I enjoyed how the author kept my interest over all the books. And kept track of all the characters.
The one complaint I would have... and I did try to find the author to point this out - spelling. For example the word aide is a noun, meaning an assistant/helper etc but it was repeatedly used as a verb - which should have been aid. (To help). There were a couple of others, but this misuse was the worst.
As for the story - I thought it was very cleverly done. I enjoyed it. At times it was 'page-turning' but at all times interesting.
Because of my annoyance over the spellchecker mistakes I am only giving it four stars - it could so easily have been 5 star."~
This was a review I received the other day over at smashwords on my 'Serpent and the Unicorn' complete edition, and I really got a kick out of it. I really appreciate a thoughtful review, especially when it shows that perhaps the English language is not yet dead after all. I am very glad to see there are a few people on the planet who know a thing or two about grammar (besides my sister). Sadly, I am a self-taught grammarian and still have very much to learn upon the subject, so I appreciate all the help I can get; I was a biology major who would have happily taken a few English classes and skipped the Organic Chemistry and calculus, but that was not an option at the time, nor did they teach grammar in high school during my time there (and I'm sure it is even worse now), rather I spent an entire year studying nothing but direct objects and the rest of the time reading (and learning to hate) modern lit.
This is the part of the post where I start to sound like Mr. Bingley (Pride and Prejudice) bragging about his horrible letter writing abilities and then Mr. Darcy scolds him for being so proud of his haste. I will admit outright that it drives me bananas to see the rapid decline of basic spelling and grammar abilities in the public at large, most especially on the internet. Yes, I am a hypocrite, but mostly through ignorance (such as the above example). I admit I am far more interested in 'the story' than I am in the grammatical perfection thereof, and my older works tend to become neglected once they are published and 'out of sight, out of mind.' I am always trying to learn new things, to improve my craft, etc, but whatever I may pick up along the way, alas does not get applied to some of my older writing, mostly because I am far more interested in writing a new story than I am in revising an old one.
And I quite agree with this reviewer, my older books could certainly use a thorough going over (I began 'Serpent' nearly eight years ago and it was my first attempt at a real story). I am currently going through 'Thus It Began,' mostly because I need to review my history for a new 'Shadow' book I'm working on, and some of my writing from that point is enough to make me cringe, and it is my own work! I'm still enjoying the story but I am finding all sorts of little things to edit or improve. The good news is that I think I have come a long way as a writer (this is not to say that I still do not have a very long way to go!). The bad news is, I probably will never go back and rewrite the stories as they deserve. I will try and revise them as time allows (fixing grammatical errors, etc.), but, at least to me, it is like going back and trying to prune a mature tree into a shape it never had. When they redid the original Star Wars movies, I really didn't think they improved things by tampering with the original scenes, I vastly prefer the original versions, warts and all. While my writing skills have improved in the years since I wrote those stories and I know they could benefit from a thorough rewriting, some part of me is reluctant to tamper with them. I wrote them with the best that was in me at the time, and somehow they just wouldn't be the same. This is not to say, that when I actually have the time to do it, they won't get a good editing, but it is not on the top of my project list at the moment.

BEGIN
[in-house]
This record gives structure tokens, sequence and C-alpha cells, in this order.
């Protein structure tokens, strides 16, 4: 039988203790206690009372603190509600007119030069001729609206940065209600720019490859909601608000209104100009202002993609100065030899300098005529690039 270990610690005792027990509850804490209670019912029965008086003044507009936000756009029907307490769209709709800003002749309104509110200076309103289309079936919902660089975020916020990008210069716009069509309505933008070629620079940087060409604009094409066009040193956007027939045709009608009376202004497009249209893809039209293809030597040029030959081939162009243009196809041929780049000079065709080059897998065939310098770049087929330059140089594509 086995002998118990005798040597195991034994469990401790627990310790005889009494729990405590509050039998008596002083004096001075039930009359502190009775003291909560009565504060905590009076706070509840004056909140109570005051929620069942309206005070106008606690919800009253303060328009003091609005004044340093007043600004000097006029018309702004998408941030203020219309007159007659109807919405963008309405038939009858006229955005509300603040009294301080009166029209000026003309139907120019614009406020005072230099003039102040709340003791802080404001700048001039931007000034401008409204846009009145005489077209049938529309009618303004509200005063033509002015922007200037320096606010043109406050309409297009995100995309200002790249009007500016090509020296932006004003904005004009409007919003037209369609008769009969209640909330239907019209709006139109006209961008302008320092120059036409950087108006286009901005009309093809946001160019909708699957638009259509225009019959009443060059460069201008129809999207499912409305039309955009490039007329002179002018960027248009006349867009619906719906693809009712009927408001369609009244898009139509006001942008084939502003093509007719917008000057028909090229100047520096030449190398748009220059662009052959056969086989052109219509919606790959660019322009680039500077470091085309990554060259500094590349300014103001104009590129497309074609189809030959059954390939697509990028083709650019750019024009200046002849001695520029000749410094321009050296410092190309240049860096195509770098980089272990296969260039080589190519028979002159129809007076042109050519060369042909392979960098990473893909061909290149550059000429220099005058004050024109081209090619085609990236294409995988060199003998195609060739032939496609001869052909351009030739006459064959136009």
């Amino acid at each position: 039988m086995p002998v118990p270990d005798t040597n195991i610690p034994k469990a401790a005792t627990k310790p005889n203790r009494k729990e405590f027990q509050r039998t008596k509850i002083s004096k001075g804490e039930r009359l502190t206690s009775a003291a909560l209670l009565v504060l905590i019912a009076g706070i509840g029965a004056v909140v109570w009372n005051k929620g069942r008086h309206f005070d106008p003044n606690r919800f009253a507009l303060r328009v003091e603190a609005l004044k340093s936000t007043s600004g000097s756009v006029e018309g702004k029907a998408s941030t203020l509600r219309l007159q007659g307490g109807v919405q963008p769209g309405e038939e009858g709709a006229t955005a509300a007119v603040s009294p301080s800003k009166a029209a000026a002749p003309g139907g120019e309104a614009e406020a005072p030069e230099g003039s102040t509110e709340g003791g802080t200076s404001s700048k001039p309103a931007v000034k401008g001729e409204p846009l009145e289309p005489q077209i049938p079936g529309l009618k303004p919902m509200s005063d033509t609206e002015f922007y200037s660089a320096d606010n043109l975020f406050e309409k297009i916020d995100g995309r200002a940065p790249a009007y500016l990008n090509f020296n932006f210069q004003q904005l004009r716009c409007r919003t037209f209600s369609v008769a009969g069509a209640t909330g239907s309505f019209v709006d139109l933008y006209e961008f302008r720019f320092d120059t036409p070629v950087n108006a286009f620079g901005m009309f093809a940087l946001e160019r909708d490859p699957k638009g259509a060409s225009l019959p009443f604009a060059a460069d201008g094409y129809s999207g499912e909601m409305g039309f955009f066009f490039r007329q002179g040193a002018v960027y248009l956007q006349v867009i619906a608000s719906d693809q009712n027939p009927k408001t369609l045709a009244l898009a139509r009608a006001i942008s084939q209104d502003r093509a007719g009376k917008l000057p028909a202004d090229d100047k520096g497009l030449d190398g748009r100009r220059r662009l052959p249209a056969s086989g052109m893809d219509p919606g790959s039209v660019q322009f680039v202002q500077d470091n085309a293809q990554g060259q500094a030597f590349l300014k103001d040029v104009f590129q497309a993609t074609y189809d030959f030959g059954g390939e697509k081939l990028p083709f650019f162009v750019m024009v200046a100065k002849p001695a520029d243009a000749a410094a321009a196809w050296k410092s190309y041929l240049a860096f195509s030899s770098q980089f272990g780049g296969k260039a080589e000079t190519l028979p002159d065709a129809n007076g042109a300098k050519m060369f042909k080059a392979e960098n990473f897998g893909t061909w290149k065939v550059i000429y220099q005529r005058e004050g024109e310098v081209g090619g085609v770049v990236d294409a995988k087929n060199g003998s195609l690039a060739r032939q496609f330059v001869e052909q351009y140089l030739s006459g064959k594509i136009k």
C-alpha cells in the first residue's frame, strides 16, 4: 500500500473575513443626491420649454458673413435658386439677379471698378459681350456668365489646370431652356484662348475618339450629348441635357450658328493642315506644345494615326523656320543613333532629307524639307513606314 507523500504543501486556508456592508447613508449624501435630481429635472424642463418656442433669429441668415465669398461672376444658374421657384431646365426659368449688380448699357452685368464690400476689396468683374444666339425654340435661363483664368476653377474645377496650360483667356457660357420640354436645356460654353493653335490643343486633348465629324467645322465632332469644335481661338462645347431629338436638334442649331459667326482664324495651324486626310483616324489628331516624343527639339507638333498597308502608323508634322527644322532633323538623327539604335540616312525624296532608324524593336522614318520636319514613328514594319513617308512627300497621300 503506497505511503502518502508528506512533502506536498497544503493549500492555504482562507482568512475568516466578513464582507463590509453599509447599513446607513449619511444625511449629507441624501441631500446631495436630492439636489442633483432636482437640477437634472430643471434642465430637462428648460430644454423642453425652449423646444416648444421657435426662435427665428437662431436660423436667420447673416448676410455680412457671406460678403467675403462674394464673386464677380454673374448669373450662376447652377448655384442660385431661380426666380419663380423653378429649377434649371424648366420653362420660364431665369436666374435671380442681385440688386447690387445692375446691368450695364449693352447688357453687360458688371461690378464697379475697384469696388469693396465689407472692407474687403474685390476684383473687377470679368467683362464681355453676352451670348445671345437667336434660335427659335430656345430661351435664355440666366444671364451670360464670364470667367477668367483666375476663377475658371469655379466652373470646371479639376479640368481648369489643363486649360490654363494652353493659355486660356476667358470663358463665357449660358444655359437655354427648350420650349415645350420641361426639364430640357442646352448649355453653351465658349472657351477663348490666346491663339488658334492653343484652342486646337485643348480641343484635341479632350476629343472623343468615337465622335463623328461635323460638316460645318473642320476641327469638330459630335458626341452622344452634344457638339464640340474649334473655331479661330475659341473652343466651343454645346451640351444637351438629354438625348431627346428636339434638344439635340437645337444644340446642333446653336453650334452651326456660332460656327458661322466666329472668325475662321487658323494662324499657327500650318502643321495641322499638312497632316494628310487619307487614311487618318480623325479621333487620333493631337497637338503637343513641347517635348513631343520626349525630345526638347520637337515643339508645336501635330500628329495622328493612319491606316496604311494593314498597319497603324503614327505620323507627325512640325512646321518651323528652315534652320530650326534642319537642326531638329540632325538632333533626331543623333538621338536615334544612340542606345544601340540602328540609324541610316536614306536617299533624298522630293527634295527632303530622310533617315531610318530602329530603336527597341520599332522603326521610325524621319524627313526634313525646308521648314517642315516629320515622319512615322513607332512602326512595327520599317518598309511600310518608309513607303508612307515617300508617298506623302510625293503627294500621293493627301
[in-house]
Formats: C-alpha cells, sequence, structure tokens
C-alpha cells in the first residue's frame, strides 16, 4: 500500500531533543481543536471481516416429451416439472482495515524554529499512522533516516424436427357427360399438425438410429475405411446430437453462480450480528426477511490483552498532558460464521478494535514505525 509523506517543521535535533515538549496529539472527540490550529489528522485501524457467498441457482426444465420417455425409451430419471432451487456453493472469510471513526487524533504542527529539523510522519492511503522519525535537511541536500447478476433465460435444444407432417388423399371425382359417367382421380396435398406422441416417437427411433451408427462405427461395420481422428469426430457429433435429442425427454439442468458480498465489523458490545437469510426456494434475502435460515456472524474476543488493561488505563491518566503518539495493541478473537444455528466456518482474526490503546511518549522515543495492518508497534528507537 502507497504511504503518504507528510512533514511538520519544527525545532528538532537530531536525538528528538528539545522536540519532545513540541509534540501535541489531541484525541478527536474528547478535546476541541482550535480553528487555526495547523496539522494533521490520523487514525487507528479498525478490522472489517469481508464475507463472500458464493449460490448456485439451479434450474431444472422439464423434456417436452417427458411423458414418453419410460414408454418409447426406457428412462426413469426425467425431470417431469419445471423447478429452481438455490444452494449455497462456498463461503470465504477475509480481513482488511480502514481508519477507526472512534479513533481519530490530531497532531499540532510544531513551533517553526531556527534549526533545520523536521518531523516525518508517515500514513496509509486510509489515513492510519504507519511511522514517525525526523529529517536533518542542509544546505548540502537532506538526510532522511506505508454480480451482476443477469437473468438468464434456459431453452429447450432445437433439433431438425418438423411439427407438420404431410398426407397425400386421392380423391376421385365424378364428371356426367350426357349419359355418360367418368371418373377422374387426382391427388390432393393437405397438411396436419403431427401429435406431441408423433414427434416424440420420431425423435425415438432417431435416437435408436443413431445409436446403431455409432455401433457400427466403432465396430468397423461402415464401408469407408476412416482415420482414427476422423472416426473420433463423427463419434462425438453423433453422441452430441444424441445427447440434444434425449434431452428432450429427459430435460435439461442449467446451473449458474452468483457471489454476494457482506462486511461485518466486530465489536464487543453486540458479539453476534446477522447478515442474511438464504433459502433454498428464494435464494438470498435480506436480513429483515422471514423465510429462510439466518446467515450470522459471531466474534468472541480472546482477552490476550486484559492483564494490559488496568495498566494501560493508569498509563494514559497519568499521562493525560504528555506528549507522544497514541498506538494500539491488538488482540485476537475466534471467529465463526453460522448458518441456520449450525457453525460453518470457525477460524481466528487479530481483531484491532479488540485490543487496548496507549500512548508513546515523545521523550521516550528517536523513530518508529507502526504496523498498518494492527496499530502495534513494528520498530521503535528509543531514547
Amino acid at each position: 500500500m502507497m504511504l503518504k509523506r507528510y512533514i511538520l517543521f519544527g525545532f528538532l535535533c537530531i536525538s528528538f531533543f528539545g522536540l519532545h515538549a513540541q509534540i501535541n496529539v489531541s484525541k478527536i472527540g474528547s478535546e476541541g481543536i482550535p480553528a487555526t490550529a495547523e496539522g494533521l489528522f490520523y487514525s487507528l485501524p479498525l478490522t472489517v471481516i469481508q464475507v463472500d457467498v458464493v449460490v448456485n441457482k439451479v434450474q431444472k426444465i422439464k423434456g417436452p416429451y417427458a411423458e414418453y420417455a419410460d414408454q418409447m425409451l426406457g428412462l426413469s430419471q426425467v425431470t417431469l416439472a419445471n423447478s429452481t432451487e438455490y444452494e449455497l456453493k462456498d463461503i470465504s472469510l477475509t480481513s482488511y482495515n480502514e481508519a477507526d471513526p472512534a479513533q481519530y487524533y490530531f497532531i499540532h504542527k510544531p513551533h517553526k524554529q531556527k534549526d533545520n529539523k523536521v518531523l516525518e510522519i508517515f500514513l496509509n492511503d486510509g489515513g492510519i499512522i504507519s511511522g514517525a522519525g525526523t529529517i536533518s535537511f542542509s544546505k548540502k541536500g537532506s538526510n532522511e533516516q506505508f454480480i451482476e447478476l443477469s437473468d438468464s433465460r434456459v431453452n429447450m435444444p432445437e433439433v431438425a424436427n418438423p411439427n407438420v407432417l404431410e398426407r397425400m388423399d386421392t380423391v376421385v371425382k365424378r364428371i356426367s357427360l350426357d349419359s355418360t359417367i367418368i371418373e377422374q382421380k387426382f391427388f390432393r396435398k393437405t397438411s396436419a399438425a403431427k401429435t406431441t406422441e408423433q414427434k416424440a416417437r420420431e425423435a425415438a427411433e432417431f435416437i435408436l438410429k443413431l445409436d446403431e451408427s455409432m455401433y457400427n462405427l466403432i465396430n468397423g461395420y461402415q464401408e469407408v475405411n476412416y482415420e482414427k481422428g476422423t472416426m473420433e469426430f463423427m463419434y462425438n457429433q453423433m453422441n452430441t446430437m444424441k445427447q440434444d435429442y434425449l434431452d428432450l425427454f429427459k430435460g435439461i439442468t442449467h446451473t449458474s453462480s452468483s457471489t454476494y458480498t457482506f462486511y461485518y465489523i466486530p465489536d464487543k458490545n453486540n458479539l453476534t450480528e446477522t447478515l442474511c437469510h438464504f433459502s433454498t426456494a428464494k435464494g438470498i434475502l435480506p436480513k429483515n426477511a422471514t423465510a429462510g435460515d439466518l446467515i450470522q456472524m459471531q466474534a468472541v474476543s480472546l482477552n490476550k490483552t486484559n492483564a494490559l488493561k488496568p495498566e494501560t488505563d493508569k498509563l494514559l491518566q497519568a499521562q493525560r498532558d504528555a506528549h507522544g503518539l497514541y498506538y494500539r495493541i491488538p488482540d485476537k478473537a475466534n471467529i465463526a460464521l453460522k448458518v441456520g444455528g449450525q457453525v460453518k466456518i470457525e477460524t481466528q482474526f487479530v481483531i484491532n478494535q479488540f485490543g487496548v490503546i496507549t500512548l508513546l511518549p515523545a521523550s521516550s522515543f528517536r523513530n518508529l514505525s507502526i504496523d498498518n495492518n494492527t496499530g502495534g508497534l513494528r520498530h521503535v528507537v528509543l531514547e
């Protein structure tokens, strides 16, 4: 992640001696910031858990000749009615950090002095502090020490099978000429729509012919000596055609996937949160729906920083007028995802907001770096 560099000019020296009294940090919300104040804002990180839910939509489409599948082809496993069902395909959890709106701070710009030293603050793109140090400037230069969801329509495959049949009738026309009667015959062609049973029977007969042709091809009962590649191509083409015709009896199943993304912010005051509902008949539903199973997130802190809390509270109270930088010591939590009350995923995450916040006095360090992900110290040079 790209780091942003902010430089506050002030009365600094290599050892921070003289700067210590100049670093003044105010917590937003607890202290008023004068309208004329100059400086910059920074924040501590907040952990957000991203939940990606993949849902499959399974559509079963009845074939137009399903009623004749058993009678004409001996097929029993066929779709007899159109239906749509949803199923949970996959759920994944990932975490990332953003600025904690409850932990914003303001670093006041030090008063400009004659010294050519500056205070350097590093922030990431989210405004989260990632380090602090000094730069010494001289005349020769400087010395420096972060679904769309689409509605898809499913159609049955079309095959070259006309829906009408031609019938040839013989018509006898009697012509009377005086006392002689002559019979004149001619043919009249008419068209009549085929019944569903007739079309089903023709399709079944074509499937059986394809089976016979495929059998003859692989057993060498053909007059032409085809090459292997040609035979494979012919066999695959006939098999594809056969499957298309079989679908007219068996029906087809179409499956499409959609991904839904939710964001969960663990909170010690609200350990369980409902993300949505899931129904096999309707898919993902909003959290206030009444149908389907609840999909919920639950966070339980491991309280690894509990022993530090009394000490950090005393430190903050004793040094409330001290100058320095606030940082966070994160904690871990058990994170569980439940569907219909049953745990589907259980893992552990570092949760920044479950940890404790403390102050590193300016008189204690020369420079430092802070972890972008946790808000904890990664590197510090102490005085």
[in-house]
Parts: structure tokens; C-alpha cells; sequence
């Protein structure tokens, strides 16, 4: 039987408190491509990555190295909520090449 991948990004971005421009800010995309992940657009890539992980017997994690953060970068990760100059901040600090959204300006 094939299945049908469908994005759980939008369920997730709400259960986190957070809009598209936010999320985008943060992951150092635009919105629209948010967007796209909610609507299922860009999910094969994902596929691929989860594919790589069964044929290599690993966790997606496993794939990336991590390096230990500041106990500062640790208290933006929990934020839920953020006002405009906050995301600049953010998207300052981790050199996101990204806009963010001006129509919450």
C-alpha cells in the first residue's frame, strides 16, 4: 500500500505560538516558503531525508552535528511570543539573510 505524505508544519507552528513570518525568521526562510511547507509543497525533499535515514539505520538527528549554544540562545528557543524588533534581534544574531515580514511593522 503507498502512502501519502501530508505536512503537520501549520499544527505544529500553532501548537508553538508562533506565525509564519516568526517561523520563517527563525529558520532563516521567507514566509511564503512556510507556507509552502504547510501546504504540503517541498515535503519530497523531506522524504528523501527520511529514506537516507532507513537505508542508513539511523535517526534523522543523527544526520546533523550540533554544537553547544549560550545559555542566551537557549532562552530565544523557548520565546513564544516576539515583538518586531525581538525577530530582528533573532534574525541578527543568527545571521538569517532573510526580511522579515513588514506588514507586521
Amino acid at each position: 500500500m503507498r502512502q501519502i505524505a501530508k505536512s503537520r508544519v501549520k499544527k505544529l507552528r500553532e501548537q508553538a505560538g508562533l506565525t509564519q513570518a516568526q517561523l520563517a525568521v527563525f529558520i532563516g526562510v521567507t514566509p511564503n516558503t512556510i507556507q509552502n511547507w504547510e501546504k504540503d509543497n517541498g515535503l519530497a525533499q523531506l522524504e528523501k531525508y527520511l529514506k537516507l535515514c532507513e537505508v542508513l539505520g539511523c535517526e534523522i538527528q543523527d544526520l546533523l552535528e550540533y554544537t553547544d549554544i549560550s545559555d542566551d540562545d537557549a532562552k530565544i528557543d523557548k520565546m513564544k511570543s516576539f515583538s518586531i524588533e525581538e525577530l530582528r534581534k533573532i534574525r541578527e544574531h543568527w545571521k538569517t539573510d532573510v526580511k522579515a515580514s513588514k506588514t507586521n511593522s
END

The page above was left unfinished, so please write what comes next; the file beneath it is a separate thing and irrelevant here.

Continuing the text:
I will definitely fire my editor though…except I can't fire myself…that's the hateful thing about being a 'non-professional' writer: you actually have a life outside of writing. And, if I have to choose between actually writing something new or fixing something old, I'm all about writing something new. The older kids get neglected when the new baby comes along! I really do appreciate constructive input and will add it to my authorial toolbox, but it may be awhile before my older books benefit from it.